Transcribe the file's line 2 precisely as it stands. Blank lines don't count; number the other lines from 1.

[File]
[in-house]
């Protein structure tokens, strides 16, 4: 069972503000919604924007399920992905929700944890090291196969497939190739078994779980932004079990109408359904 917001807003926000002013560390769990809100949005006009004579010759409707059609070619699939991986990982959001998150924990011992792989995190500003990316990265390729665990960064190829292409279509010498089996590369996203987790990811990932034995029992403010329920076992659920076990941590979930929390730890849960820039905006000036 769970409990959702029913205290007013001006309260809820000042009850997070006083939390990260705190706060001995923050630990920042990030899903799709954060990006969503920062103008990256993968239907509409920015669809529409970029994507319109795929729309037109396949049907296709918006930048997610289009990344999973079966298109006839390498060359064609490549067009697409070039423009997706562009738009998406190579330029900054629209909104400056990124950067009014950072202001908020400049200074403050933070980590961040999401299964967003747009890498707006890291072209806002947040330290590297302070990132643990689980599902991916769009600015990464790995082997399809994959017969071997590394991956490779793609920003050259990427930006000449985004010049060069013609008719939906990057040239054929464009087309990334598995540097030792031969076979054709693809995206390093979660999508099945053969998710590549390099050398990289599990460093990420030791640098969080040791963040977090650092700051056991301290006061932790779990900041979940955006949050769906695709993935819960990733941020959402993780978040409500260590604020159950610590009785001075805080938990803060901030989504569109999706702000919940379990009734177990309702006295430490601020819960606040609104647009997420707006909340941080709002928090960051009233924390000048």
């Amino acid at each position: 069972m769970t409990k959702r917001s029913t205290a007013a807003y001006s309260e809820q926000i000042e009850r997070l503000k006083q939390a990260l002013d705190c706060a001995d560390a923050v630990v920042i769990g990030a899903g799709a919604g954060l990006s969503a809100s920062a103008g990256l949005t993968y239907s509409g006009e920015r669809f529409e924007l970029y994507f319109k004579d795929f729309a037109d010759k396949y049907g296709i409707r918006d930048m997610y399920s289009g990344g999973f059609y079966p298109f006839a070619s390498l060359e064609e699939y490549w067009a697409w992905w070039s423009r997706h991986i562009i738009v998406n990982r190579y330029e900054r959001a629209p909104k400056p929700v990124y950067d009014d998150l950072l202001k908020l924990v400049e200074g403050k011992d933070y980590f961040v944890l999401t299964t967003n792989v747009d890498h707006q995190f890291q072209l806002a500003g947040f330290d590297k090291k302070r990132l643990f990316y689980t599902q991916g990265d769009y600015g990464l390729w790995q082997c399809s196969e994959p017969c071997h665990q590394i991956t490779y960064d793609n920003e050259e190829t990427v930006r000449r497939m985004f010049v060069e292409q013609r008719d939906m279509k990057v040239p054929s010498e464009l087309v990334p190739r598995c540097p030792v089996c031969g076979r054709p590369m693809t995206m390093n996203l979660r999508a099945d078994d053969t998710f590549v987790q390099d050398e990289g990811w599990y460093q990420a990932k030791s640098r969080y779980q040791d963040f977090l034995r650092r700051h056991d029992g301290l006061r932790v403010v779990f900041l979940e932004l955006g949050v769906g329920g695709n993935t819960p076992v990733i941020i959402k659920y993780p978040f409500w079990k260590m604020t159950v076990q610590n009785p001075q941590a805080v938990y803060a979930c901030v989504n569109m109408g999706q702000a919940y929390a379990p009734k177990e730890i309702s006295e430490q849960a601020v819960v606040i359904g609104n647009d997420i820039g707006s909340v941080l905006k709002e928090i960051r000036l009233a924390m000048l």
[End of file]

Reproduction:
């Protein structure tokens, strides 16, 4: 069972503000919604924007399920992905929700944890090291196969497939190739078994779980932004079990109408359904 917001807003926000002013560390769990809100949005006009004579010759409707059609070619699939991986990982959001998150924990011992792989995190500003990316990265390729665990960064190829292409279509010498089996590369996203987790990811990932034995029992403010329920076992659920076990941590979930929390730890849960820039905006000036 769970409990959702029913205290007013001006309260809820000042009850997070006083939390990260705190706060001995923050630990920042990030899903799709954060990006969503920062103008990256993968239907509409920015669809529409970029994507319109795929729309037109396949049907296709918006930048997610289009990344999973079966298109006839390498060359064609490549067009697409070039423009997706562009738009998406190579330029900054629209909104400056990124950067009014950072202001908020400049200074403050933070980590961040999401299964967003747009890498707006890291072209806002947040330290590297302070990132643990689980599902991916769009600015990464790995082997399809994959017969071997590394991956490779793609920003050259990427930006000449985004010049060069013609008719939906990057040239054929464009087309990334598995540097030792031969076979054709693809995206390093979660999508099945053969998710590549390099050398990289599990460093990420030791640098969080040791963040977090650092700051056991301290006061932790779990900041979940955006949050769906695709993935819960990733941020959402993780978040409500260590604020159950610590009785001075805080938990803060901030989504569109999706702000919940379990009734177990309702006295430490601020819960606040609104647009997420707006909340941080709002928090960051009233924390000048």